You will also have the car inspected for theft, after which you will be given an inspection number by the auto theft investigator. Your vehicle might also need to be inspected for theft at the authorized station.
Prepare the paperwork
The required paperwork will be duly stated on your DMV’s website. You need them to prove ownership, including bill of sale or similar purchase proof, valid photo ID, and bond application form.
Purchase a surety bond
If you have ascertained that you meet the eligibility criteria in your state, buy the surety bond. Having submitted the initial forms mentioned above, you will receive a letter from your state mentioning the amount of bond you must purchase.
Typically, the bond amount is higher than the vehicle value. It is determined after an appraisal and information you see in your paperwork.
Take the letter to the institution you want to buy the bond, including an auto insurance agency. You are not to pay the value of the vehicle.
Moreover, depending on your state, you are to purchase the bond within a year from the date you receive the bond notification. Otherwise, you will purchase a new bond so that you can get a bonded title to put the car in your name.
If the car is financed, the bonding institution will make sure that the debt is completed and the lien released.
Apply for a bonded title
Contact the agency responsible for titling vehicles in your state. Present the original surety bond notice and your other paperwork including a completed title application form, vehicle inspection number, and vehicle identification report.
If you are registering a commercial truck, you might need the weight certificate, for example, in Texas.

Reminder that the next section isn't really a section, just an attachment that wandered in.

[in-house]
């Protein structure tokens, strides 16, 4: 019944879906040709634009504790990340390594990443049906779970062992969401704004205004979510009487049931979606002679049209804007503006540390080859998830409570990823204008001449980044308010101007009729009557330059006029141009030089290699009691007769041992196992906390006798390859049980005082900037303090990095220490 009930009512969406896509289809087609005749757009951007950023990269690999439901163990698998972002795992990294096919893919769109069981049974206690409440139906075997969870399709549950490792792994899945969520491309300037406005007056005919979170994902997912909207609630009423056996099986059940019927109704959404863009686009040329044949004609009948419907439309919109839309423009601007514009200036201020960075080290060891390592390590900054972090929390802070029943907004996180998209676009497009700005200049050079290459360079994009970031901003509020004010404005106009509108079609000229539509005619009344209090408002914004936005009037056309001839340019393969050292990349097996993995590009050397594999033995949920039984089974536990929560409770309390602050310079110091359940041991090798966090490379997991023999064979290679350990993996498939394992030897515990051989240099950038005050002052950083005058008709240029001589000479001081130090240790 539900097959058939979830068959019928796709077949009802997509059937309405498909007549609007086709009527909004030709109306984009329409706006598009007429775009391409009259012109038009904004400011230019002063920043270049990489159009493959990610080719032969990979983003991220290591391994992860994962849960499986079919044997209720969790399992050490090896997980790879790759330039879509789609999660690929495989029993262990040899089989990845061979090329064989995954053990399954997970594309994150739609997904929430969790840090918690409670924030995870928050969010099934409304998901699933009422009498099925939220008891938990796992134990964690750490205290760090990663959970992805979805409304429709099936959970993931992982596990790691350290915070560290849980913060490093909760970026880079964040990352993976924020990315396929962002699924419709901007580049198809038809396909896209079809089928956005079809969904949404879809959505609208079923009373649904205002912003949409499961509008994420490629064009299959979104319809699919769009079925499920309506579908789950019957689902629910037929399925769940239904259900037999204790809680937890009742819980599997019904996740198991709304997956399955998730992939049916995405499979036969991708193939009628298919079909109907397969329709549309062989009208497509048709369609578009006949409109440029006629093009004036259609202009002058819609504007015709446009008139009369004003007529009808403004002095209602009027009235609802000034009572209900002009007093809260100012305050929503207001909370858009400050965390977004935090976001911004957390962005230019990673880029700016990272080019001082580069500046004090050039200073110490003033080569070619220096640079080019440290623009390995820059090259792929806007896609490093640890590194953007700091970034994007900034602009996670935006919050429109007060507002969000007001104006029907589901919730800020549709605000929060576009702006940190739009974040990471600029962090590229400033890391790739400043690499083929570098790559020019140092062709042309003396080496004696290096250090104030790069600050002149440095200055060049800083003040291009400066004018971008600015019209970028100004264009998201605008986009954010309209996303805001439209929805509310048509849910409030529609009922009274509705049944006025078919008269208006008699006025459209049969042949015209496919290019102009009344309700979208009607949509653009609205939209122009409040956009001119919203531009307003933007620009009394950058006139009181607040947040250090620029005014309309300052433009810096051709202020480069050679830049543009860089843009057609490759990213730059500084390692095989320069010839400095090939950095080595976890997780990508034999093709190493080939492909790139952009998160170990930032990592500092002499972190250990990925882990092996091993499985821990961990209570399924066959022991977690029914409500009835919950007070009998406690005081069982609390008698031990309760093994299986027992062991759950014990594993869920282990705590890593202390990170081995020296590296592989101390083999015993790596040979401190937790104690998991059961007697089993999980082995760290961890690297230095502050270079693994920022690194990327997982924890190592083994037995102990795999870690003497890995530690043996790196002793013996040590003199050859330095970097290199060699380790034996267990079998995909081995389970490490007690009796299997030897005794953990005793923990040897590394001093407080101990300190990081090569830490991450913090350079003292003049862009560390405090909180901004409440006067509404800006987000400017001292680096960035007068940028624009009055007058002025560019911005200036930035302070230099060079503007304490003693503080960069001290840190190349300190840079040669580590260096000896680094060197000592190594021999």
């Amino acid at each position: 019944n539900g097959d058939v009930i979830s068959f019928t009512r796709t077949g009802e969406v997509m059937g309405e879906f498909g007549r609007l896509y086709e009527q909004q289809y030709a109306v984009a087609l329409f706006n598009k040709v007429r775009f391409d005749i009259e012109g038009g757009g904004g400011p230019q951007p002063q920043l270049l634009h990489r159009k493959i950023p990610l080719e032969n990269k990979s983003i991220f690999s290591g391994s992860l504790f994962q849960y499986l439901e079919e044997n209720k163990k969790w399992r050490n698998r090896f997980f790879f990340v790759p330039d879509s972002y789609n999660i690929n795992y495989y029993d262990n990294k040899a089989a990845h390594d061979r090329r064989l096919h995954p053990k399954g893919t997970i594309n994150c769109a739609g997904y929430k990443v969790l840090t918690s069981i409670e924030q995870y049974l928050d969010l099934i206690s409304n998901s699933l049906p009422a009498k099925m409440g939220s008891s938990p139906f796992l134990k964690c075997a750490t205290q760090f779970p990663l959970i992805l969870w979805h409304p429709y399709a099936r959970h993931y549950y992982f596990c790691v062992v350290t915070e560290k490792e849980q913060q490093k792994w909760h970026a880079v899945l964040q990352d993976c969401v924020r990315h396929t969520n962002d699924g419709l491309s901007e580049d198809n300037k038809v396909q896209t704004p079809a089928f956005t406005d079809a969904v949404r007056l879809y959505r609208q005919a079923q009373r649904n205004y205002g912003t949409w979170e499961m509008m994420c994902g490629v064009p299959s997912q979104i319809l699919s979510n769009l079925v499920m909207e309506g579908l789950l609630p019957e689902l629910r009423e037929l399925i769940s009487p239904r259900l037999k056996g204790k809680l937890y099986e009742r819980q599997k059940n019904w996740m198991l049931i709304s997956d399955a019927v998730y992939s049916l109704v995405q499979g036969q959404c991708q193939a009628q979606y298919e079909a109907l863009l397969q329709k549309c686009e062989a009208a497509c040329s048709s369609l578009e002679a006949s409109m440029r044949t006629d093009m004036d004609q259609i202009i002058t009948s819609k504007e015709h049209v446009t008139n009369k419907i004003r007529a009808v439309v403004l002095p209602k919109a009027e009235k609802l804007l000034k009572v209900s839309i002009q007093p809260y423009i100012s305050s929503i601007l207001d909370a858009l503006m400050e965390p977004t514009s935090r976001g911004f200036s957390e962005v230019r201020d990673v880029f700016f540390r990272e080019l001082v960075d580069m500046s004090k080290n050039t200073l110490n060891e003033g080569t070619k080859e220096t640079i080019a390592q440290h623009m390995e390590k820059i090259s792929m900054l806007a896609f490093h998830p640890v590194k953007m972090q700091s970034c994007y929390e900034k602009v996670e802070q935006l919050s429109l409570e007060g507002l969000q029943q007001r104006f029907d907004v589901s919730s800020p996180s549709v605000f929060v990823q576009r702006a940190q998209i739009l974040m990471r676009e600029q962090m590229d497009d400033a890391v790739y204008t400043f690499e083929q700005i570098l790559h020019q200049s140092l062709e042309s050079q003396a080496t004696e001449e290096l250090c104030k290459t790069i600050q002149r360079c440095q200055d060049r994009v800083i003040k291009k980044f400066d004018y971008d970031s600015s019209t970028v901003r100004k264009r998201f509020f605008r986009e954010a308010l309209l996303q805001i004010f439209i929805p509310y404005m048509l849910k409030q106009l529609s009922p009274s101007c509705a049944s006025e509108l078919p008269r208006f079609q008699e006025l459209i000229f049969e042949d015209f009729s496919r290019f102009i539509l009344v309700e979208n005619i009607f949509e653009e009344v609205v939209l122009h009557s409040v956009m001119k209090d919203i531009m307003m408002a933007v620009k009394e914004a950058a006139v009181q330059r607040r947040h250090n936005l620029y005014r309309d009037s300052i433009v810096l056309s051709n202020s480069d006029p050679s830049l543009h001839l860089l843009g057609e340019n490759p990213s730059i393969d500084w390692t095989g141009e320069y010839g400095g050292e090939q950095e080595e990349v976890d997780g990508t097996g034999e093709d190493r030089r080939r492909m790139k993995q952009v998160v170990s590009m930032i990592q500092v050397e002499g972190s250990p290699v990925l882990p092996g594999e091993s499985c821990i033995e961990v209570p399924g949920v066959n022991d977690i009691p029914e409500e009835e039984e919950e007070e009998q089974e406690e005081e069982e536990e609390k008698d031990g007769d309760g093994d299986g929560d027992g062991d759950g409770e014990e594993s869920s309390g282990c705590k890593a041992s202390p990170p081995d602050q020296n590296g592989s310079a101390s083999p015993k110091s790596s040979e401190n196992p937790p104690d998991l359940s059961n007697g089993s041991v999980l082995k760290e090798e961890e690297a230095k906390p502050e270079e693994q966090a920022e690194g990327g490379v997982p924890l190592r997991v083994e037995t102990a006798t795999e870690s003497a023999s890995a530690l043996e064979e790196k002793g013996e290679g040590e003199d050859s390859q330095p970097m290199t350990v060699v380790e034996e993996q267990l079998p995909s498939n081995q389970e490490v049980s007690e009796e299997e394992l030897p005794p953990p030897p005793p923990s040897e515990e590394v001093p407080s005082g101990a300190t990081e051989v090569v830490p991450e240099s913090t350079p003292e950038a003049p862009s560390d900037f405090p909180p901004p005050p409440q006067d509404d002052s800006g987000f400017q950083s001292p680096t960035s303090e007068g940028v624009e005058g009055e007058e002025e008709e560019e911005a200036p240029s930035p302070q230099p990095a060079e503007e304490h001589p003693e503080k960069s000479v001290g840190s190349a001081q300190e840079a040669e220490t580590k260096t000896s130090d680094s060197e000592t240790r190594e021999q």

If the vehicle is an imported vehicle, you also need valid customs to show that the car was properly imported.
Put the car in your name
Now you have a bonded title. You only need basic paperwork such as bill of sale, acceptable photo ID, VIN, and bonded title. You can refer to your local DMV’s website for the requirement.
First, download and complete the registration application form online. Fill in the correct details before you go to the DMV.
If it is a used car, you will be charged a sales tax before you can put it in your name. Nonetheless, you can follow these steps to skip the used car sales tax.
Go to your local DMV to complete registrations. Some states require your vehicle to pass an emission test. Refer to this article to pass a smog check.
You also need insurance for your registration. Ensure to compare and pick the company with the best affordable quote.
Your best shot to put a car in your name without a title is to use a bonded title. A surety bond is only a legal agreement that shows you are financially responsible for the vehicle.
In some states, you need a court-ordered title. Follow the steps as earlier linked above to know how to go about using a court ordered title to put a car in your name without a title.
Note that a surety bond does not completely make you the vehicle owner. If someone comes out and successfully claims ownership against you, you will be responsible for the cost. However, this typically cancels after 3 years of ownership without anyone claiming ownership.